Inspiring Enchantment & Illumination with Tarot & Intuitive Guidance

Blessings of Beltane!

Hail Thalia, Grace of Flowering and Mirth!
Hail to The Lord and The Lady!
Hail to the King and Queen of Faery, to blessed Flora,

and to Maia Majestas!

Hail to the Summer!
Hail to the Summer!

The season that drives

The cold Winter away!

Hail to the Summer!
Hail to the Summer!

Light your bonfires –

Today is Beltane!

— from Magick, by Spiral Dance

In the Southern Hemisphere, our brothers and sisters observe Samhain today, but in the northern lands, we celebrate Beltane, Beltainne (pronounced Bel-tinna), Cetsamhain (‘opposite Samhain’), and Walpurgisnacht (German). The medieval Church tried to rename this celebration Roodmas in an attempt to shift the common people’s allegiance from the Maypole (an obvious phallus and symbol of life) to the Holy Rood (the Cross – the symbol their God’s death and resurrection).

Beltane is a reference to ‘Bel-fire’, the fire of the Celtic God of light (Bel, Beli or Belinus). He, in turn, may be traced to the Middle Eastern God Baal.

Whatever you choose to call it, this is our celebration of the approach of Summer, when the breezes are scented and the evenings are getting warm. Today we honor and emulate the divine union of the Lord and Lady! Celebrations include the obvious pleasures of ecstatic coupling, like most all of Nature is doing around us!

We also celebrate symbolically, by weaving a web of life around the Maypole and leaping the Beltane fires for luck. Lilacs and hawthorn can be brought inside on this day, along with flowers of all kinds to represent the fertility of the earth. This is our great festival of love, lust and fertility. This Sabbat honors the great life force in all things. All life forms! All forms of love!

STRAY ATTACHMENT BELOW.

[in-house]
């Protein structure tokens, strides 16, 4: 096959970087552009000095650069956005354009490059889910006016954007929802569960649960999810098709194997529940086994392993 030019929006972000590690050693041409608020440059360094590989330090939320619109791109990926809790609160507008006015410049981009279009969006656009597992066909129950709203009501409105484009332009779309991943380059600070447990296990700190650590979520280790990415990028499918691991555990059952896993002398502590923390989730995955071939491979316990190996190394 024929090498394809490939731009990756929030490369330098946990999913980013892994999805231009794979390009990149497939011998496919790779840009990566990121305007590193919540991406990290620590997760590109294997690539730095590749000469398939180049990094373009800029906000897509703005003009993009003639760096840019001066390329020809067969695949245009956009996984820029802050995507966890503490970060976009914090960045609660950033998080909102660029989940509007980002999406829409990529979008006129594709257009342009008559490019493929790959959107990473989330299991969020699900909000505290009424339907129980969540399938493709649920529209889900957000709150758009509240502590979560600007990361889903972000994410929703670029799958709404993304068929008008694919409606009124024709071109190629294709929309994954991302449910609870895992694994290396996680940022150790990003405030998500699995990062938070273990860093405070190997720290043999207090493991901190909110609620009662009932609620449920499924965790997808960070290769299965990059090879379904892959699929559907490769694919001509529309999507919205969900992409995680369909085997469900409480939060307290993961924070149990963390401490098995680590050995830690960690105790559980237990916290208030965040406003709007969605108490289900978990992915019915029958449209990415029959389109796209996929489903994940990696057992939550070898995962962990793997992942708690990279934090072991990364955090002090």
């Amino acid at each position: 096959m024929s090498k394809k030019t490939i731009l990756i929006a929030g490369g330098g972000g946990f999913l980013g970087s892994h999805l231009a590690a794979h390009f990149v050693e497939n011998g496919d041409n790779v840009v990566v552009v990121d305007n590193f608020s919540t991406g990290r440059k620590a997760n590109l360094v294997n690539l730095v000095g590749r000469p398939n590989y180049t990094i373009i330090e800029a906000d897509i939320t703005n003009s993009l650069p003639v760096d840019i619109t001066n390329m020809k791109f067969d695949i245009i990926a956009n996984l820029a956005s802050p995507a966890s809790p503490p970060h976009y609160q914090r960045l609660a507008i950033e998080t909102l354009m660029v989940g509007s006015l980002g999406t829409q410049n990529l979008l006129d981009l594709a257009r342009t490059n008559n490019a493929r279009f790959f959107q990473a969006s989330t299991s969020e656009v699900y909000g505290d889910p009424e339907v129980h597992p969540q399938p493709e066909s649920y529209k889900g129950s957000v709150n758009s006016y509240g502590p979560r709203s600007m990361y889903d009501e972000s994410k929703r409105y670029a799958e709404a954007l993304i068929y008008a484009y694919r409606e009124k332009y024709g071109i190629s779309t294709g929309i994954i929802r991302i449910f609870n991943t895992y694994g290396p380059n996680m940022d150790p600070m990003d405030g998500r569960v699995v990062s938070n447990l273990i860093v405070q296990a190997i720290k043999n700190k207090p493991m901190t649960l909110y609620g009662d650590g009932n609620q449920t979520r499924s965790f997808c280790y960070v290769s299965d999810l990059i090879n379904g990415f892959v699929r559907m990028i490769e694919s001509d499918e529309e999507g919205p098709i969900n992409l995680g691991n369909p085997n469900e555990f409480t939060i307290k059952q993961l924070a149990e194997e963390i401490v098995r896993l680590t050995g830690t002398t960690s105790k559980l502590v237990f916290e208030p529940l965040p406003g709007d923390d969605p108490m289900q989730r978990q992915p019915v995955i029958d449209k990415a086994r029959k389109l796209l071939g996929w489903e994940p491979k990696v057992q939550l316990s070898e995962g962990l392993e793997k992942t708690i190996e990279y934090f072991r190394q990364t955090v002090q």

Wiccan handfastings are common at Beltane, however the wise grandmothers knew very well that most lusty trysts formed in the merry month of May were not likely to last, so actual marriages were avoided and considered bad luck during this month.

Instead, the smitten couples were encouraged to enjoy their pleasures, but wait at least one lunation before the serious business of marriage. That’s why June is considered a much more favorable time for a lasting union and to this day is the most popular wedding month.

And if a pregnancy resulted after the Beltane revelries, well, so what? The mother was considered blessed and the child was sure to be magical. So mother and child were supported and welcomed by the whole village, and all was well.

Don’t you just love this wise way to work with our sexy nature, rather than to condemn it, and forbid it to take its course?

At Beltane, we remember the landing of the Tuatha de Danann in Ireland, and we honor on this day the Great Mother-Goddess Danu (or Danann). The Tuatha de Danann (meaning, “the people of Danann”) were the fourth invading culture to arrive in Ireland, many centuries before the Christian era.

They were astonishingly advanced and highly skilled in science and metalworking. They came to be viewed as a race of magicians. They inhabited Ireland for about two hundred years, until the fifth and last invaders, the Milesians (Gaels), conquered them. When the Tuatha de Danann had been finally defeated, they withdrew to the hills (sidhe, pronounced “shee”), where they reside to this day. Now known as the Sidhe, they are, in fact, the source of our lore of the Gods, Goddesses and ancient Faery race.

So this is an important time to give offerings to the wildlings and Elementals. The activities of the Fey are now growing and will reach their height at Summer Solstice.

Now, enough talk! Let’s celebrate!

May your day be blessed and your rites be deep and delicious!

[… and safe journeys, gratitude and blessings to Cora Anderson, who departed in the magical night of Beltane Eve, to join her beloved Victor in the Summerlands.. ]

Share this:

Comments on this entry are closed.

  • May 2, 2008, 12:29 am Anonymous

    Wonderful post! Thank you. RJ

  • May 3, 2008, 7:19 am Beth Owl's Daughter

    Thank you for visiting. I am delighted you are here.
    – Beth